Adan Salazar
February 11, 2013

An article posted on the insurance company USAA’s website is warning members “whose paycheck comes from the federal government” to “tighten up finances — just in case” and look into securing a second source of income in preparation for possibly rough financial waters ahead.


The article, titled, “Will Washington’s Spending Showdown Affect You?,” recommends outlining a budget, stocking up on cash, limiting spending on large expenses and securing an additional source of income in response to a possible federal government shutdown which could spur furloughs for all but active-duty military personnel.

A section titled, “What You Can Do To Be Prepared,” starts “In light of the uncertainty in Washington…” referring to spending and borrowing cuts set to expire or take place further down the legislative pike, and proceeds to detail four measures that can be taken to offset potential layoffs.

The first step outlines developing a budget to cut “Expenses like premium cable channels” and encourages the stemming of “frequent dining out” to “bulk up reserves.”

The next step in preparing for a possible federal government shutdown, according to USAA, involves stocking up on cash because “If there is ever a chance your paycheck could get disrupted, your first line of defense is to have cash in the bank.” The newsletter also advocates “building an emergency fund.”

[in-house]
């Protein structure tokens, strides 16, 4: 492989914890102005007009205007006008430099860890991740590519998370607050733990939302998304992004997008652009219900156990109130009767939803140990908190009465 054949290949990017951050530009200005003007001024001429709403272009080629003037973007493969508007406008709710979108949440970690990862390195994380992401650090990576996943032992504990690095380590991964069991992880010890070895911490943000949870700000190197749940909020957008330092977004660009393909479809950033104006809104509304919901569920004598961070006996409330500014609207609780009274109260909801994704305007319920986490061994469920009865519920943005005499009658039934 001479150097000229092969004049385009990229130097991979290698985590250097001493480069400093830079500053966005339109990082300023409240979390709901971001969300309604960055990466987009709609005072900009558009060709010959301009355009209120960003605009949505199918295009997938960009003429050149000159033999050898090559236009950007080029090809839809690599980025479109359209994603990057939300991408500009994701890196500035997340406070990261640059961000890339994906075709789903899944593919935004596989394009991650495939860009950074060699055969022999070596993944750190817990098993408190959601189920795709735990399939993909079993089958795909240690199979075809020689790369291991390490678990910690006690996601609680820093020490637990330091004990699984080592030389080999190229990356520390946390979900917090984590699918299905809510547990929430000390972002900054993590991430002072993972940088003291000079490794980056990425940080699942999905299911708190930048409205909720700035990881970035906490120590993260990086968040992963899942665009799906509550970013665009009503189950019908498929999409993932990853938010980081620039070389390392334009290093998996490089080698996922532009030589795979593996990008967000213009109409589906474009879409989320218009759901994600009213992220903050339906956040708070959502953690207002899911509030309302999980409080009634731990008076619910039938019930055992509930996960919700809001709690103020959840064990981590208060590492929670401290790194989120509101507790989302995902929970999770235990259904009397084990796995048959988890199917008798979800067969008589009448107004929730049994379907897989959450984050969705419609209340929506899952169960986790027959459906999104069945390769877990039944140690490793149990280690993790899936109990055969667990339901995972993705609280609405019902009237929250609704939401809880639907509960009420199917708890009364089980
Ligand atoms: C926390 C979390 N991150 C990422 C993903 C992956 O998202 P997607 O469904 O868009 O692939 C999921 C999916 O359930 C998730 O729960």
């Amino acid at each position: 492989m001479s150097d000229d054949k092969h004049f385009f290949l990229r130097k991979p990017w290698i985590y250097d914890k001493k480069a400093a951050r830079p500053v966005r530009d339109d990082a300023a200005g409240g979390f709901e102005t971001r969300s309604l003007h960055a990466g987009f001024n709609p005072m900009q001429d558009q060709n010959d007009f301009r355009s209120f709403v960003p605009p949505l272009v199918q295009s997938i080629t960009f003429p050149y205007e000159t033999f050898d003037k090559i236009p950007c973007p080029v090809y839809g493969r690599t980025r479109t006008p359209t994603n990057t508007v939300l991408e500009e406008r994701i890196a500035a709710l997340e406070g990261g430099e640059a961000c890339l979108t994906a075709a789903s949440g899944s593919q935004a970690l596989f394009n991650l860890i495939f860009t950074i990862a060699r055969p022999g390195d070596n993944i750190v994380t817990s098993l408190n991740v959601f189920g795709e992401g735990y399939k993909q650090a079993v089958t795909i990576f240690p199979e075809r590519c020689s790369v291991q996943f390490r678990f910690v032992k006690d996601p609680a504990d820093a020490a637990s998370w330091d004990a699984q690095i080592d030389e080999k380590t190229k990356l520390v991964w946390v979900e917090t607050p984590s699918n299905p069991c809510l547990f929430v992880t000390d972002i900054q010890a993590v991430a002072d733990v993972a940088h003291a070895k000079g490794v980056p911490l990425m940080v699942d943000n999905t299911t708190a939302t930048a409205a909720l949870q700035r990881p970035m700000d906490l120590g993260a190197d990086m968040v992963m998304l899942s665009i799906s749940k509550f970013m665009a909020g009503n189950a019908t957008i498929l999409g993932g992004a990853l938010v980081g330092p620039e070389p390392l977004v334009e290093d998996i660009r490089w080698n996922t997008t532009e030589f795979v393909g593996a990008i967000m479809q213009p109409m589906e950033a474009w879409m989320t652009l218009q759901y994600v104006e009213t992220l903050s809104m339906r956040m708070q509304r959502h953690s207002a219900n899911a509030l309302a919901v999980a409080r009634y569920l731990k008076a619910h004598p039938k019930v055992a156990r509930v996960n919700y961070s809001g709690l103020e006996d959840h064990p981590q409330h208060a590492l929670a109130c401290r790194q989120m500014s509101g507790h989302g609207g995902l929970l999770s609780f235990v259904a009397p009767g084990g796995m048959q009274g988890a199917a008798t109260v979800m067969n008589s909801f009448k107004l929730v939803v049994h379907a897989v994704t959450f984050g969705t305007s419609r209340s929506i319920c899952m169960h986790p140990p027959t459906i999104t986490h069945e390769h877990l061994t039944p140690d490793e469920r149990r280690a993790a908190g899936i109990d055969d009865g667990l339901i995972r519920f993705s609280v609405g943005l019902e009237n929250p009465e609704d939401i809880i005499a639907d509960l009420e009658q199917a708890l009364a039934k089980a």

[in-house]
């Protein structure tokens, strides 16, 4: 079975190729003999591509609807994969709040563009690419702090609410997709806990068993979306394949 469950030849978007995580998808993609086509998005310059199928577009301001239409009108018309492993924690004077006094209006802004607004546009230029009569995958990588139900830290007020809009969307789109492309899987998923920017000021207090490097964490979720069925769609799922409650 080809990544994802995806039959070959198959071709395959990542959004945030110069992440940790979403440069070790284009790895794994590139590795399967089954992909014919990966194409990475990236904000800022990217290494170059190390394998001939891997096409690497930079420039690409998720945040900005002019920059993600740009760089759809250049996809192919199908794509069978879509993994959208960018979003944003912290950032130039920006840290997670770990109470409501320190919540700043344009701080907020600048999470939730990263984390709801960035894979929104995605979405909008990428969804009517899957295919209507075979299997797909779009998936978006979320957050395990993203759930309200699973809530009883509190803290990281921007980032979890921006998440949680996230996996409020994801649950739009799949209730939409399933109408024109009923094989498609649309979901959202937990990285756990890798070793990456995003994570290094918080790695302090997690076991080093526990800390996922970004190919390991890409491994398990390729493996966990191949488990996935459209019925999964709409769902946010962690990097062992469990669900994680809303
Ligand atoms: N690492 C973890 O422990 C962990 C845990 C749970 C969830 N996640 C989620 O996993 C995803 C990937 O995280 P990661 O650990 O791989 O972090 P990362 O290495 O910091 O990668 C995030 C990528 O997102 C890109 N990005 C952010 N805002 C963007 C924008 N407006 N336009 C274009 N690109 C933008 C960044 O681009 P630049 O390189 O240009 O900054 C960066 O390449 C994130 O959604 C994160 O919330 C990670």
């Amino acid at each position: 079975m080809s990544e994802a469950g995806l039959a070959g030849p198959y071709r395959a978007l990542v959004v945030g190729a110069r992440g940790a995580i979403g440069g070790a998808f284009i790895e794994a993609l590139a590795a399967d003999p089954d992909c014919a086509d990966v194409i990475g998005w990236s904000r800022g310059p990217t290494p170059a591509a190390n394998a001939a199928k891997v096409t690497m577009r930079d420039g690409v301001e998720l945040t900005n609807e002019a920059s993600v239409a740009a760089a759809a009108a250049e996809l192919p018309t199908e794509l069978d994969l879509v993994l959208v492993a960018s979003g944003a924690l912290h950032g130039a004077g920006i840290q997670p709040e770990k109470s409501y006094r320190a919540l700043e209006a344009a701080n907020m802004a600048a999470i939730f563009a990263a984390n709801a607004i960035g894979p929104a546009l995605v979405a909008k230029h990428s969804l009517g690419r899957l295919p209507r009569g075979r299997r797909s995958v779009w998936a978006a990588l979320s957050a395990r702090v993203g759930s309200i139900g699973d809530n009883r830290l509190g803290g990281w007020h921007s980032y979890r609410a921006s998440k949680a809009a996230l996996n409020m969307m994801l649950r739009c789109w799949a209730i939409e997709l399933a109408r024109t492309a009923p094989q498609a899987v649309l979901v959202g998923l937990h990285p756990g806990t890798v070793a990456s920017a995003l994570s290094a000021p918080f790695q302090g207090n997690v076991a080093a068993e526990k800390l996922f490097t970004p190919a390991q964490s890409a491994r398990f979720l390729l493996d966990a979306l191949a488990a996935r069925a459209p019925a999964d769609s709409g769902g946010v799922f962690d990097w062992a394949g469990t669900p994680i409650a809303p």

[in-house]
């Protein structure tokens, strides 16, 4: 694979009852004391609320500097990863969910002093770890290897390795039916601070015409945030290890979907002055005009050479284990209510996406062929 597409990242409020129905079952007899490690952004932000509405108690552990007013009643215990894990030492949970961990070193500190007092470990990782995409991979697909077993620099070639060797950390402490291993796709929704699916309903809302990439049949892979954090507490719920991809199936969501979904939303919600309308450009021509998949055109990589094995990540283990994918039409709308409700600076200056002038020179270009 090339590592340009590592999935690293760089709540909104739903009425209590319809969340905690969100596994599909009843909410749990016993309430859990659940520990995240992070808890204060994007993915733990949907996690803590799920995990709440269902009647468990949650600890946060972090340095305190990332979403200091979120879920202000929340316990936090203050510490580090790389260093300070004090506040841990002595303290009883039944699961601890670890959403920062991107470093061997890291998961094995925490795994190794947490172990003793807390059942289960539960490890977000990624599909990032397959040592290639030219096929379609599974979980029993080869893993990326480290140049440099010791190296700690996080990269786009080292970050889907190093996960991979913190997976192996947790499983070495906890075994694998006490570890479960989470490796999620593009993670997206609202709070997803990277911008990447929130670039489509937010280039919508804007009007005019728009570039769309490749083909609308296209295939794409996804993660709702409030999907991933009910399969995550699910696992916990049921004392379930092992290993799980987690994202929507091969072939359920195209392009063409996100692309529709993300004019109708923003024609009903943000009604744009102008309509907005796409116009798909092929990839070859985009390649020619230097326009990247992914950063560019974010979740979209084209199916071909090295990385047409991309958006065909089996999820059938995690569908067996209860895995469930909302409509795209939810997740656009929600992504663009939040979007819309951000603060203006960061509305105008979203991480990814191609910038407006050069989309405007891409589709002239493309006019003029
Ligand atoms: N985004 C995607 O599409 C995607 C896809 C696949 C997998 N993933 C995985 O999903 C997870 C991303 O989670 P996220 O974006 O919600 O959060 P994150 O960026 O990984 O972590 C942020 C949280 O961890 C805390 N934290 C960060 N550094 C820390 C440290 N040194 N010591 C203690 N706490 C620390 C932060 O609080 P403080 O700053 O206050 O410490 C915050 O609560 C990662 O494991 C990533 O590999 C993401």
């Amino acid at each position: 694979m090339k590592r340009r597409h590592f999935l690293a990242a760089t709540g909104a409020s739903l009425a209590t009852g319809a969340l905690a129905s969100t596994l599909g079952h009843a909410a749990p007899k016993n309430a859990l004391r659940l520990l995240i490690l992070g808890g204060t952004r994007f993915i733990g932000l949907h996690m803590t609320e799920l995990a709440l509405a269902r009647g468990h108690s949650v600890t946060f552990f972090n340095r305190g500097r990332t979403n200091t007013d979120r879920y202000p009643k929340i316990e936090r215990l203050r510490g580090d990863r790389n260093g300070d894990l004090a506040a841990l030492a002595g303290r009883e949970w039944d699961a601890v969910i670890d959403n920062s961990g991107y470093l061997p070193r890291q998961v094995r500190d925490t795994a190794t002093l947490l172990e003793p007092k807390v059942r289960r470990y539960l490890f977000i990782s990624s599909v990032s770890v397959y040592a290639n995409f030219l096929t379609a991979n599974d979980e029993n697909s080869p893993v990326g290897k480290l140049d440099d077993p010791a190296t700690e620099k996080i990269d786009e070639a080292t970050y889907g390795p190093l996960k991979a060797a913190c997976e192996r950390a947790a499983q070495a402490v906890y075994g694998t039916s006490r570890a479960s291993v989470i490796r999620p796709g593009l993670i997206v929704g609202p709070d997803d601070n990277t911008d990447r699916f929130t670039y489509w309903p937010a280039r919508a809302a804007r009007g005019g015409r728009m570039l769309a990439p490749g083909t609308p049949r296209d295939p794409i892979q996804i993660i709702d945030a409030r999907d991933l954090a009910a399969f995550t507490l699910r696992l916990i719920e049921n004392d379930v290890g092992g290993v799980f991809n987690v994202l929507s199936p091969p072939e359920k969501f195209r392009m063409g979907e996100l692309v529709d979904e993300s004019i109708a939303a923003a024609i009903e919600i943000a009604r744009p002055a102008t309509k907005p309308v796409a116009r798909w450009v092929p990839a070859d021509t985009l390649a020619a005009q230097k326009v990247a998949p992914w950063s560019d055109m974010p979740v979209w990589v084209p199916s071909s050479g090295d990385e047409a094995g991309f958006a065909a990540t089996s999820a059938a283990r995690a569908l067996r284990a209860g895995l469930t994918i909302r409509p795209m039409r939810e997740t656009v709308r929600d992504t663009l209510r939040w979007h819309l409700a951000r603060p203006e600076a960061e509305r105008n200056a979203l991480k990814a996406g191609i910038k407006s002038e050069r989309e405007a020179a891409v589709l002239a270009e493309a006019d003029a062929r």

The third step warns to limit spending and borrowing and to “hold off” on large expenses as “now might not be the best time to incur them.” Scott Halliwell, a Certified Financial Planner at USAA, recommends to “Keep your cash in the bank and your payments low until you see how things shake out.”

The last step all but straight up tells members to go out and look for a second job: “4. Create some new income. Look for overtime work or a new part-time job for you or your spouse. Also, if you typically get a large income tax refund, consider adjusting your withholding to keep more of that money now.” (emphasis added)

According to USAA, all of this should be done in preparation for three important spending-related deadlines that will occur in the first quarter that could yield “potential fallout” for member finances.

Dan Brouillette, senior vice president of government and industry relations at USAA, states one of the crucial financial deadlines concerns the “debt ceiling” set to expire May 18, 2013 which will limit government borrowing.

The other two deadlines are planned spending cuts and an expiration on government’s spending authority.

“First, $110 billion in so-called “sequestration” spending cuts — originally scheduled to kick in Jan. 1 but then put off in the “fiscal cliff” deal — are set to take effect March 1. Then, on March 27, a continuing resolution that provides spending authority for government operations will expire.”

Brouillette warns that, while active-duty military members’ pay should not be affected, “an impasse that prevents authorization of new government spending could prompt a federal government shutdown,” which could effectively halt federal employee paychecks.

USAA views the “potential fallout” as “a great opportunity to tighten up your finances – just in case.”

While a full-on federal government shutdown can still be avoided, it is somewhat curious that a company which specializes in financial services for US military veterans and families would be warning of an event in which “potential fallout” and “paycheck uncertainty” may occur. Nevertheless, most of the advice offered is sound.

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